A Stellar Quarter if You Ignore the Missing $1 Billion
Chad is a member of The Motley Fool Blog Network -- entries represent the personal opinion of the blogger and are not formally edited.
I hate it when $1 billion goes missing don’t you? Much to my surprise, in Visa’s (NYSE: V) most recent earnings, the company reported stellar growth by nearly every metric investors could ask for. Between strong growth, and a new multibillion-dollar stock repurchase program, the market reacted positively to the company’s earnings. However, the company’s outlook leaves a rather large question unanswered, and if I were an investor I would be more concerned with what the future holds than what happened in the last three months.
The Quarter That Was
I would have to be crazy to question Visa’s excellent performance over the last few months. The company reported 20% earnings growth, which is better than MasterCard's (NYSE: MA) last quarter increase of 16%. This performance also places Visa significantly ahead of American Express (NYSE: AXP) and Discover Financial Services (NYSE: DFS), which reported earnings growth of 10% and 2% respectively.
To say that Visa is capitalizing on the move towards more electronic transactions would be an understatement. The entire industry should benefit from this continued trend, but Visa significantly improved their processed transactions on a quarter to quarter basis. Last quarter, Visa reported a processed transaction increase of 6%, which was half of MasterCard’s increase of 12%, and less than the increase American Express reported of 7%.
Considering that last quarter Visa only beat Discover's 1% increase in processed transactions, some investors might have questioned if the company was falling behind. Those fears should be laid to rest, as this quarter Visa reported total process transactions jumped 14%.
Another way that Visa has consistently led its peers is by reporting a higher operating margin, and this trend continued into the current quarter. Visa’s operating margin came in at 60.91%, and the only competitor to get close to this number was MasterCard at 58.08%. While Discover carries a decent operating margin of 52.05%, American Express doesn’t come close to its peers with a margin of under 28%.
Visa’s widely reported new share repurchase authorization should continue the company’s commitment to returning value to shareholders through decreasing the company’s diluted share count. That being said, two of Visa’s peers have actually retired a greater percentage of their shares on a year-over-year basis. Leading the way is Discover with a diluted share decline of 6%, followed by American Express with a 5% decline. Visa’s share buybacks have decreased the company’s diluted share count by 3.45%, which is slightly better than MasterCard’s decline of 3.15%.
However, if you look at Visa’s performance overall, it’s hard to quibble over the company’s share repurchase program. Most investors would be more than happy to trade a percentage point of share count for strong current earnings growth, transaction growth, and class-leading expected earnings growth as well.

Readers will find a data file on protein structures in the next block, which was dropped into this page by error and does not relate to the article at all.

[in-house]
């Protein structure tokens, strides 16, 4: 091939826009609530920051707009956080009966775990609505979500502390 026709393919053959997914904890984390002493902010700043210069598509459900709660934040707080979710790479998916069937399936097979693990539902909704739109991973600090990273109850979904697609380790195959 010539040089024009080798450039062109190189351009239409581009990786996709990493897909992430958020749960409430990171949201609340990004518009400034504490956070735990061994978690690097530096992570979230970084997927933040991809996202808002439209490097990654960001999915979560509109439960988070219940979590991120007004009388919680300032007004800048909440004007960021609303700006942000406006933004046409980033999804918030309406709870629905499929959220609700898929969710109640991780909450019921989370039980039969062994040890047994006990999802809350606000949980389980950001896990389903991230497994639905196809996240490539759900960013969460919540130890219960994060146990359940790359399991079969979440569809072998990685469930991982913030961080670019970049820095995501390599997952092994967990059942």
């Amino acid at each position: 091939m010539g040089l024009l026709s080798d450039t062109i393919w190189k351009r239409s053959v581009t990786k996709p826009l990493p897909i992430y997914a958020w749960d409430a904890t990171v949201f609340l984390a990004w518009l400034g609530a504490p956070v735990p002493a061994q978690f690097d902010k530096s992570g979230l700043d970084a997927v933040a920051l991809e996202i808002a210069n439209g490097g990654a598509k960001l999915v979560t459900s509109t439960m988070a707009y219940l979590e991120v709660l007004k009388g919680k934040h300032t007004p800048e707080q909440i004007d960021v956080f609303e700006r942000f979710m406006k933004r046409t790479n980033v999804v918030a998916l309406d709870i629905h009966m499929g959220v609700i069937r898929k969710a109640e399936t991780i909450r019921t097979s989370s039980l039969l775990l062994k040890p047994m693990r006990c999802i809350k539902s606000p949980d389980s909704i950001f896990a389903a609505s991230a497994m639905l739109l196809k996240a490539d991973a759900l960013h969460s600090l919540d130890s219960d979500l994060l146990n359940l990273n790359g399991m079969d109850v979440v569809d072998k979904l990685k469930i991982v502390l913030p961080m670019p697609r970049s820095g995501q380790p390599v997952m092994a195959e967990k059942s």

A One With Nine Zeros Behind It
I sometimes worry that investors don’t read earnings reports carefully enough. What’s amazing is some companies don’t even say anything is wrong, but traders read between the lines, sell the stock, and ask questions later. In Visa’s case, the company clearly stated that their free cash flow could be significantly different between 2013 and 2014, and yet the stock is up.
Visa is fairly specific about their expectations for 2013, in that the company is calling for “low 20s” diluted EPS growth and “about $6 billion in annual free cash flow.” The company is equally specific about expectations for 2014, calling for “mid to high teens earnings growth" and “about $5 billion in annual free cash flow.” Does anyone other than me notice the fact that the company is calling for a full $1 billion drop in annual free cash flow between 2013 and 2014?
Given that Visa is experiencing strong earnings growth, and expects this to continue into next year, what could be the cause of this $1 billion decline? Even more important, in the last nine months Visa spent $4.7 billion on share repurchases in dividends. One has to wonder how the company could continue spending this amount if a projected $3.75 billion would be available in free cash flow. If these assumptions are accurate, something is going to have to give, and it seems more than likely that share repurchases would have to be curtailed.
Long-term investors should be asking the question, what will Visa spend this $1 billion on instead of share repurchases and dividends? If the company wisely spends these funds on future expansion that’s one thing, but if the company is just going to generate less free cash flow, that’s another story altogether. In fact, I wonder if the stock should be charging ahead given this worrisome outlook.
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Chad Henage has no position in any stocks mentioned. The Motley Fool recommends American Express, MasterCard, and Visa. The Motley Fool owns shares of MasterCard. Try any of our Foolish newsletter services free for 30 days. We Fools may not all hold the same opinions, but we all believe that considering a diverse range of insights makes us better investors. The Motley Fool has a disclosure policy. Is this post wrong? Click here. Think you can do better? Join us and write your own!